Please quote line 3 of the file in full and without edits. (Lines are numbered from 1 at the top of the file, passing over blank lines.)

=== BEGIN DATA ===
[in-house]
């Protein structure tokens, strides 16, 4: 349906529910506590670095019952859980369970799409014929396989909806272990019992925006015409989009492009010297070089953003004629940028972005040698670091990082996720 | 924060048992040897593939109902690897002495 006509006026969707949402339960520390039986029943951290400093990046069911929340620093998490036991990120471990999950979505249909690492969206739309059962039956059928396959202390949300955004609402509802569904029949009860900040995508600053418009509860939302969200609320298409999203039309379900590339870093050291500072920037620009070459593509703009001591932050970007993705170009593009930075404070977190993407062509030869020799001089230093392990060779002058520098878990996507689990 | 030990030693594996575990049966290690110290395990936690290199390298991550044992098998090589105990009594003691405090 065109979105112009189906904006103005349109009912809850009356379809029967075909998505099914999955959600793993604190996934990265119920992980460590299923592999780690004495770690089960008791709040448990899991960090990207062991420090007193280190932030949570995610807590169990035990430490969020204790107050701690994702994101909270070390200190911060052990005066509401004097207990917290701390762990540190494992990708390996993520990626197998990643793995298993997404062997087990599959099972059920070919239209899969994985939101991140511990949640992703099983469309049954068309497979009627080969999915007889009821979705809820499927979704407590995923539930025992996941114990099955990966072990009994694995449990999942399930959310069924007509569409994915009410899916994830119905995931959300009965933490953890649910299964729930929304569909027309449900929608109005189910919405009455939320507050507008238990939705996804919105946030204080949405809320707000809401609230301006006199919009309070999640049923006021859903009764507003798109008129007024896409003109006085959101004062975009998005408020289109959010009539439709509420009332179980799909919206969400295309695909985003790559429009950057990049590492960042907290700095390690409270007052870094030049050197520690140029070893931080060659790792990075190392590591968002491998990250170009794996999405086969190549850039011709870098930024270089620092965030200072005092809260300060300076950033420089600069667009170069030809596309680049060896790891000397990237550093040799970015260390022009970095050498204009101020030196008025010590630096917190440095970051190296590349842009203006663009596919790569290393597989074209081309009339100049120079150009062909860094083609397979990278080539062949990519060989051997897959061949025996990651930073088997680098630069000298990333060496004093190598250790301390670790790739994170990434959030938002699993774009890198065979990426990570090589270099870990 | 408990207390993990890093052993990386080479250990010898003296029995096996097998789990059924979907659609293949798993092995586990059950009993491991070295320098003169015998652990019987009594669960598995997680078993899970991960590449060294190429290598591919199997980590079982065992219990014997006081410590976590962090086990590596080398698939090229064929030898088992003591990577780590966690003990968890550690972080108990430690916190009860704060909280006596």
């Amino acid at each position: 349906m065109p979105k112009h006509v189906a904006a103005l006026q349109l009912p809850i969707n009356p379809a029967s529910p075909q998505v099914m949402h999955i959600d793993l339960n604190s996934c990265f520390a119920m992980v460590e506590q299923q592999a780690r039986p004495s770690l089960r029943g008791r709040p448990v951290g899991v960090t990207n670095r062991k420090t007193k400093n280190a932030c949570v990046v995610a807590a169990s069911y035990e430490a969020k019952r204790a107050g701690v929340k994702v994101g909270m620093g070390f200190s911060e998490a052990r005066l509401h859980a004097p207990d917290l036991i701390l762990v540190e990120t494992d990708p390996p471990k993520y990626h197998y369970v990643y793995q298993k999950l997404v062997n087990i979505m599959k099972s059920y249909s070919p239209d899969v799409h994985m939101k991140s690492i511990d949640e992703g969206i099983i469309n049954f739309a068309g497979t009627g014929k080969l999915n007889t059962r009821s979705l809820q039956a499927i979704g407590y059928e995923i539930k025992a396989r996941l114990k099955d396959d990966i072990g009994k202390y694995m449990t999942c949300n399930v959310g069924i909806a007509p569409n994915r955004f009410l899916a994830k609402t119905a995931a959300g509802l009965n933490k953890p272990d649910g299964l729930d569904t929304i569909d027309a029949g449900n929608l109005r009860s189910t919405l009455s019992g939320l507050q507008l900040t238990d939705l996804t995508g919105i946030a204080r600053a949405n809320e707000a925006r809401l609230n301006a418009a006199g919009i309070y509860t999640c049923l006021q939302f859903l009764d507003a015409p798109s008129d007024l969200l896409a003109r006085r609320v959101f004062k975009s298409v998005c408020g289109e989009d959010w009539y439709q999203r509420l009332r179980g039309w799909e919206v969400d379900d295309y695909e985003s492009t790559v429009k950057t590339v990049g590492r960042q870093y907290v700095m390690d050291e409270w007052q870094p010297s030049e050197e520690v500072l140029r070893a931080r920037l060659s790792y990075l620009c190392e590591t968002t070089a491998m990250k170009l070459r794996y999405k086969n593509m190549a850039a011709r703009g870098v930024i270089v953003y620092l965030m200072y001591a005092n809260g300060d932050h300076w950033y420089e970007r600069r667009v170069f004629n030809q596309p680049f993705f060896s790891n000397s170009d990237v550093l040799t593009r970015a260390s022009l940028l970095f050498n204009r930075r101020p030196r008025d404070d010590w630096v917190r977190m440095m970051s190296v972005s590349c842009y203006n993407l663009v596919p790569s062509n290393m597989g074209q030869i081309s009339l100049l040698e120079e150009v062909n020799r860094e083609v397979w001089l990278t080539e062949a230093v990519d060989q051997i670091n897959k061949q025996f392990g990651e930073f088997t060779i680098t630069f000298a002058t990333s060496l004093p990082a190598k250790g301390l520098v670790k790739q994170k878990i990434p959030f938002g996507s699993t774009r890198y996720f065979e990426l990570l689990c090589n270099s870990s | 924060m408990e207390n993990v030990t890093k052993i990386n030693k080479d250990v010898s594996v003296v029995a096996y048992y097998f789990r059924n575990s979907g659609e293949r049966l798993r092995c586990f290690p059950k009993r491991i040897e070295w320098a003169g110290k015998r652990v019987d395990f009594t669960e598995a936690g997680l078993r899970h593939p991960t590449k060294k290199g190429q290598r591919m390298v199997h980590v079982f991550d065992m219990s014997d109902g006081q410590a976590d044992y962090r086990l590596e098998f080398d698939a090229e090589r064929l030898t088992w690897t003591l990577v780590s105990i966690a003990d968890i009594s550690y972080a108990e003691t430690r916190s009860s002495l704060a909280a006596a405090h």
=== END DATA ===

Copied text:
């Amino acid at each position: 349906m065109p979105k112009h006509v189906a904006a103005l006026q349109l009912p809850i969707n009356p379809a029967s529910p075909q998505v099914m949402h999955i959600d793993l339960n604190s996934c990265f520390a119920m992980v460590e506590q299923q592999a780690r039986p004495s770690l089960r029943g008791r709040p448990v951290g899991v960090t990207n670095r062991k420090t007193k400093n280190a932030c949570v990046v995610a807590a169990s069911y035990e430490a969020k019952r204790a107050g701690v929340k994702v994101g909270m620093g070390f200190s911060e998490a052990r005066l509401h859980a004097p207990d917290l036991i701390l762990v540190e990120t494992d990708p390996p471990k993520y990626h197998y369970v990643y793995q298993k999950l997404v062997n087990i979505m599959k099972s059920y249909s070919p239209d899969v799409h994985m939101k991140s690492i511990d949640e992703g969206i099983i469309n049954f739309a068309g497979t009627g014929k080969l999915n007889t059962r009821s979705l809820q039956a499927i979704g407590y059928e995923i539930k025992a396989r996941l114990k099955d396959d990966i072990g009994k202390y694995m449990t999942c949300n399930v959310g069924i909806a007509p569409n994915r955004f009410l899916a994830k609402t119905a995931a959300g509802l009965n933490k953890p272990d649910g299964l729930d569904t929304i569909d027309a029949g449900n929608l109005r009860s189910t919405l009455s019992g939320l507050q507008l900040t238990d939705l996804t995508g919105i946030a204080r600053a949405n809320e707000a925006r809401l609230n301006a418009a006199g919009i309070y509860t999640c049923l006021q939302f859903l009764d507003a015409p798109s008129d007024l969200l896409a003109r006085r609320v959101f004062k975009s298409v998005c408020g289109e989009d959010w009539y439709q999203r509420l009332r179980g039309w799909e919206v969400d379900d295309y695909e985003s492009t790559v429009k950057t590339v990049g590492r960042q870093y907290v700095m390690d050291e409270w007052q870094p010297s030049e050197e520690v500072l140029r070893a931080r920037l060659s790792y990075l620009c190392e590591t968002t070089a491998m990250k170009l070459r794996y999405k086969n593509m190549a850039a011709r703009g870098v930024i270089v953003y620092l965030m200072y001591a005092n809260g300060d932050h300076w950033y420089e970007r600069r667009v170069f004629n030809q596309p680049f993705f060896s790891n000397s170009d990237v550093l040799t593009r970015a260390s022009l940028l970095f050498n204009r930075r101020p030196r008025d404070d010590w630096v917190r977190m440095m970051s190296v972005s590349c842009y203006n993407l663009v596919p790569s062509n290393m597989g074209q030869i081309s009339l100049l040698e120079e150009v062909n020799r860094e083609v397979w001089l990278t080539e062949a230093v990519d060989q051997i670091n897959k061949q025996f392990g990651e930073f088997t060779i680098t630069f000298a002058t990333s060496l004093p990082a190598k250790g301390l520098v670790k790739q994170k878990i990434p959030f938002g996507s699993t774009r890198y996720f065979e990426l990570l689990c090589n270099s870990s | 924060m408990e207390n993990v030990t890093k052993i990386n030693k080479d250990v010898s594996v003296v029995a096996y048992y097998f789990r059924n575990s979907g659609e293949r049966l798993r092995c586990f290690p059950k009993r491991i040897e070295w320098a003169g110290k015998r652990v019987d395990f009594t669960e598995a936690g997680l078993r899970h593939p991960t590449k060294k290199g190429q290598r591919m390298v199997h980590v079982f991550d065992m219990s014997d109902g006081q410590a976590d044992y962090r086990l590596e098998f080398d698939a090229e090589r064929l030898t088992w690897t003591l990577v780590s105990i966690a003990d968890i009594s550690y972080a108990e003691t430690r916190s009860s002495l704060a909280a006596a405090h």